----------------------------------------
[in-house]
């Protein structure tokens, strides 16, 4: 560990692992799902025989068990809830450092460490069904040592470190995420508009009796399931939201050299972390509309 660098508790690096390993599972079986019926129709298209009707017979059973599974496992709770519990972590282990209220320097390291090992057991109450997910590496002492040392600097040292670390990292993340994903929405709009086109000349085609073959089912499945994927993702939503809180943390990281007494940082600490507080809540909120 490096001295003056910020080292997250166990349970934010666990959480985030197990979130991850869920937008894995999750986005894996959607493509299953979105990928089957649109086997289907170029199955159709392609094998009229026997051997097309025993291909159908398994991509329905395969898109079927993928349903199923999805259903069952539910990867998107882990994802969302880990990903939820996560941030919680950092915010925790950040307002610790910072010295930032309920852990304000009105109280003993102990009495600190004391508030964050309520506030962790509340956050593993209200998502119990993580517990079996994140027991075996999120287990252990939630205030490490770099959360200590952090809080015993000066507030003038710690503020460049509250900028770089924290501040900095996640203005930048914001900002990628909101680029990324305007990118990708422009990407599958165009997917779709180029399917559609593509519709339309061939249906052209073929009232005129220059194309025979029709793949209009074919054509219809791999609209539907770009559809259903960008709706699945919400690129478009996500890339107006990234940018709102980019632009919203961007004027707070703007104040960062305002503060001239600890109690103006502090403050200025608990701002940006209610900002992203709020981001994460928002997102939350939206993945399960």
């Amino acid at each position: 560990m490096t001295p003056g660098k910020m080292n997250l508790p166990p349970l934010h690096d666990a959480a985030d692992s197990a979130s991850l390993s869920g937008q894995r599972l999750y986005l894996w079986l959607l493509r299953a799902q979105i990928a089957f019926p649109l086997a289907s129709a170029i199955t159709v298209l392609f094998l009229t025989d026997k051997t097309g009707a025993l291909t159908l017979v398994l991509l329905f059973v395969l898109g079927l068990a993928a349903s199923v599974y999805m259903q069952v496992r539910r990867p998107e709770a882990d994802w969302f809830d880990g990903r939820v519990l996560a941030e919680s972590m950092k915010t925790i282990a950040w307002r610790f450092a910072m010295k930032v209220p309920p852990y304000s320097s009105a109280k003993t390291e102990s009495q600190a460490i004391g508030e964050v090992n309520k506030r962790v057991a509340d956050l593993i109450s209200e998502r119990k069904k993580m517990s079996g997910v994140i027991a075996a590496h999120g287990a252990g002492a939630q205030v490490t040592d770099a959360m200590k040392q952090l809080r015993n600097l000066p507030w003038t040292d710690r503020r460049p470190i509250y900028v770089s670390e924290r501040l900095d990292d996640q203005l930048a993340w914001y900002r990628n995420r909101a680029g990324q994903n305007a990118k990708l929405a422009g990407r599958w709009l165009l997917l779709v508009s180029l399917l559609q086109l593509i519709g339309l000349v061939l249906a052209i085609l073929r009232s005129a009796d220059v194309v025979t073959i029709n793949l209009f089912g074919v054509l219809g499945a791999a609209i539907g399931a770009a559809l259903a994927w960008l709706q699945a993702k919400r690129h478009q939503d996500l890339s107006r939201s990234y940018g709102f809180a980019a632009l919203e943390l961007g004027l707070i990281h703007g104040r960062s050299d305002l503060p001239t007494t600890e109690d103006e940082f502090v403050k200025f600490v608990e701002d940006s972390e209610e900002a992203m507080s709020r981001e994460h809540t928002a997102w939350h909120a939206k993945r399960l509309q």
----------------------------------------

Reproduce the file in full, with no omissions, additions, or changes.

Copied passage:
[in-house]
């Protein structure tokens, strides 16, 4: 560990692992799902025989068990809830450092460490069904040592470190995420508009009796399931939201050299972390509309 660098508790690096390993599972079986019926129709298209009707017979059973599974496992709770519990972590282990209220320097390291090992057991109450997910590496002492040392600097040292670390990292993340994903929405709009086109000349085609073959089912499945994927993702939503809180943390990281007494940082600490507080809540909120 490096001295003056910020080292997250166990349970934010666990959480985030197990979130991850869920937008894995999750986005894996959607493509299953979105990928089957649109086997289907170029199955159709392609094998009229026997051997097309025993291909159908398994991509329905395969898109079927993928349903199923999805259903069952539910990867998107882990994802969302880990990903939820996560941030919680950092915010925790950040307002610790910072010295930032309920852990304000009105109280003993102990009495600190004391508030964050309520506030962790509340956050593993209200998502119990993580517990079996994140027991075996999120287990252990939630205030490490770099959360200590952090809080015993000066507030003038710690503020460049509250900028770089924290501040900095996640203005930048914001900002990628909101680029990324305007990118990708422009990407599958165009997917779709180029399917559609593509519709339309061939249906052209073929009232005129220059194309025979029709793949209009074919054509219809791999609209539907770009559809259903960008709706699945919400690129478009996500890339107006990234940018709102980019632009919203961007004027707070703007104040960062305002503060001239600890109690103006502090403050200025608990701002940006209610900002992203709020981001994460928002997102939350939206993945399960």
């Amino acid at each position: 560990m490096t001295p003056g660098k910020m080292n997250l508790p166990p349970l934010h690096d666990a959480a985030d692992s197990a979130s991850l390993s869920g937008q894995r599972l999750y986005l894996w079986l959607l493509r299953a799902q979105i990928a089957f019926p649109l086997a289907s129709a170029i199955t159709v298209l392609f094998l009229t025989d026997k051997t097309g009707a025993l291909t159908l017979v398994l991509l329905f059973v395969l898109g079927l068990a993928a349903s199923v599974y999805m259903q069952v496992r539910r990867p998107e709770a882990d994802w969302f809830d880990g990903r939820v519990l996560a941030e919680s972590m950092k915010t925790i282990a950040w307002r610790f450092a910072m010295k930032v209220p309920p852990y304000s320097s009105a109280k003993t390291e102990s009495q600190a460490i004391g508030e964050v090992n309520k506030r962790v057991a509340d956050l593993i109450s209200e998502r119990k069904k993580m517990s079996g997910v994140i027991a075996a590496h999120g287990a252990g002492a939630q205030v490490t040592d770099a959360m200590k040392q952090l809080r015993n600097l000066p507030w003038t040292d710690r503020r460049p470190i509250y900028v770089s670390e924290r501040l900095d990292d996640q203005l930048a993340w914001y900002r990628n995420r909101a680029g990324q994903n305007a990118k990708l929405a422009g990407r599958w709009l165009l997917l779709v508009s180029l399917l559609q086109l593509i519709g339309l000349v061939l249906a052209i085609l073929r009232s005129a009796d220059v194309v025979t073959i029709n793949l209009f089912g074919v054509l219809g499945a791999a609209i539907g399931a770009a559809l259903a994927w960008l709706q699945a993702k919400r690129h478009q939503d996500l890339s107006r939201s990234y940018g709102f809180a980019a632009l919203e943390l961007g004027l707070i990281h703007g104040r960062s050299d305002l503060p001239t007494t600890e109690d103006e940082f502090v403050k200025f600490v608990e701002d940006s972390e209610e900002a992203m507080s709020r981001e994460h809540t928002a997102w939350h909120a939206k993945r399960l509309q």